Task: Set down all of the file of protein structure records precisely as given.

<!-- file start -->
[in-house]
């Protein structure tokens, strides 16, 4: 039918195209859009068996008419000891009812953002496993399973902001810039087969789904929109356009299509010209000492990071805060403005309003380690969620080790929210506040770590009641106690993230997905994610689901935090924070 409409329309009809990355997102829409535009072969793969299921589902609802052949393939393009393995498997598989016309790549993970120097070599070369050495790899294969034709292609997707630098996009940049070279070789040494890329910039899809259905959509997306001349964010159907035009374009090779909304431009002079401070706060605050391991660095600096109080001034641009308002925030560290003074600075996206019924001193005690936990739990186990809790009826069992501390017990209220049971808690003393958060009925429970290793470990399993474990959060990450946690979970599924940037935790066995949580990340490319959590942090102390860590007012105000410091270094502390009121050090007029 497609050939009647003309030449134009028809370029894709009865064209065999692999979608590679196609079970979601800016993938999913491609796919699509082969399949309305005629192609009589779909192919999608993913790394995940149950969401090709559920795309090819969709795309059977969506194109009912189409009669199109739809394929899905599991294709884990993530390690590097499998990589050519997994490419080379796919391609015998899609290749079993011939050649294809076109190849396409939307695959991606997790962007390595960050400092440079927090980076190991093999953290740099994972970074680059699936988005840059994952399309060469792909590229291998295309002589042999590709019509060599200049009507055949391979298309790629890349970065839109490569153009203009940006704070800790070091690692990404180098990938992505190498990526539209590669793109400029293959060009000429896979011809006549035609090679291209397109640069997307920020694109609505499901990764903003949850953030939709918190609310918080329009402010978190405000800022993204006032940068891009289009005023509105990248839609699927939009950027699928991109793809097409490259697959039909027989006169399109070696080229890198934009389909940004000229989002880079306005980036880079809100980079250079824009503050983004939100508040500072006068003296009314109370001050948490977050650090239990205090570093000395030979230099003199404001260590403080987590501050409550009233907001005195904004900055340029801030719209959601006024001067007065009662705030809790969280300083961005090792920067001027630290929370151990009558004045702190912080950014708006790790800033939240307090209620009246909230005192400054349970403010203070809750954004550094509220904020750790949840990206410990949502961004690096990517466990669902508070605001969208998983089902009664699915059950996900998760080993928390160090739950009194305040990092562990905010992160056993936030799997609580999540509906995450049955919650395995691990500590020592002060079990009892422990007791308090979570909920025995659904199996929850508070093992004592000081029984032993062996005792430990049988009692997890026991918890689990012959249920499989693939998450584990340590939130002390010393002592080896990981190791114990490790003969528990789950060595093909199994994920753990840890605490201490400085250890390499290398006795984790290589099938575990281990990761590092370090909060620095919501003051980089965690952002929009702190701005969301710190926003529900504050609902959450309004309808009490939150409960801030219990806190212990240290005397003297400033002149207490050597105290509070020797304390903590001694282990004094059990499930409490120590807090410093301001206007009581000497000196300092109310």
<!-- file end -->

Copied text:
[in-house]
């Protein structure tokens, strides 16, 4: 039918195209859009068996008419000891009812953002496993399973902001810039087969789904929109356009299509010209000492990071805060403005309003380690969620080790929210506040770590009641106690993230997905994610689901935090924070 409409329309009809990355997102829409535009072969793969299921589902609802052949393939393009393995498997598989016309790549993970120097070599070369050495790899294969034709292609997707630098996009940049070279070789040494890329910039899809259905959509997306001349964010159907035009374009090779909304431009002079401070706060605050391991660095600096109080001034641009308002925030560290003074600075996206019924001193005690936990739990186990809790009826069992501390017990209220049971808690003393958060009925429970290793470990399993474990959060990450946690979970599924940037935790066995949580990340490319959590942090102390860590007012105000410091270094502390009121050090007029 497609050939009647003309030449134009028809370029894709009865064209065999692999979608590679196609079970979601800016993938999913491609796919699509082969399949309305005629192609009589779909192919999608993913790394995940149950969401090709559920795309090819969709795309059977969506194109009912189409009669199109739809394929899905599991294709884990993530390690590097499998990589050519997994490419080379796919391609015998899609290749079993011939050649294809076109190849396409939307695959991606997790962007390595960050400092440079927090980076190991093999953290740099994972970074680059699936988005840059994952399309060469792909590229291998295309002589042999590709019509060599200049009507055949391979298309790629890349970065839109490569153009203009940006704070800790070091690692990404180098990938992505190498990526539209590669793109400029293959060009000429896979011809006549035609090679291209397109640069997307920020694109609505499901990764903003949850953030939709918190609310918080329009402010978190405000800022993204006032940068891009289009005023509105990248839609699927939009950027699928991109793809097409490259697959039909027989006169399109070696080229890198934009389909940004000229989002880079306005980036880079809100980079250079824009503050983004939100508040500072006068003296009314109370001050948490977050650090239990205090570093000395030979230099003199404001260590403080987590501050409550009233907001005195904004900055340029801030719209959601006024001067007065009662705030809790969280300083961005090792920067001027630290929370151990009558004045702190912080950014708006790790800033939240307090209620009246909230005192400054349970403010203070809750954004550094509220904020750790949840990206410990949502961004690096990517466990669902508070605001969208998983089902009664699915059950996900998760080993928390160090739950009194305040990092562990905010992160056993936030799997609580999540509906995450049955919650395995691990500590020592002060079990009892422990007791308090979570909920025995659904199996929850508070093992004592000081029984032993062996005792430990049988009692997890026991918890689990012959249920499989693939998450584990340590939130002390010393002592080896990981190791114990490790003969528990789950060595093909199994994920753990840890605490201490400085250890390499290398006795984790290589099938575990281990990761590092370090909060620095919501003051980089965690952002929009702190701005969301710190926003529900504050609902959450309004309808009490939150409960801030219990806190212990240290005397003297400033002149207490050597105290509070020797304390903590001694282990004094059990499930409490120590807090410093301001206007009581000497000196300092109310």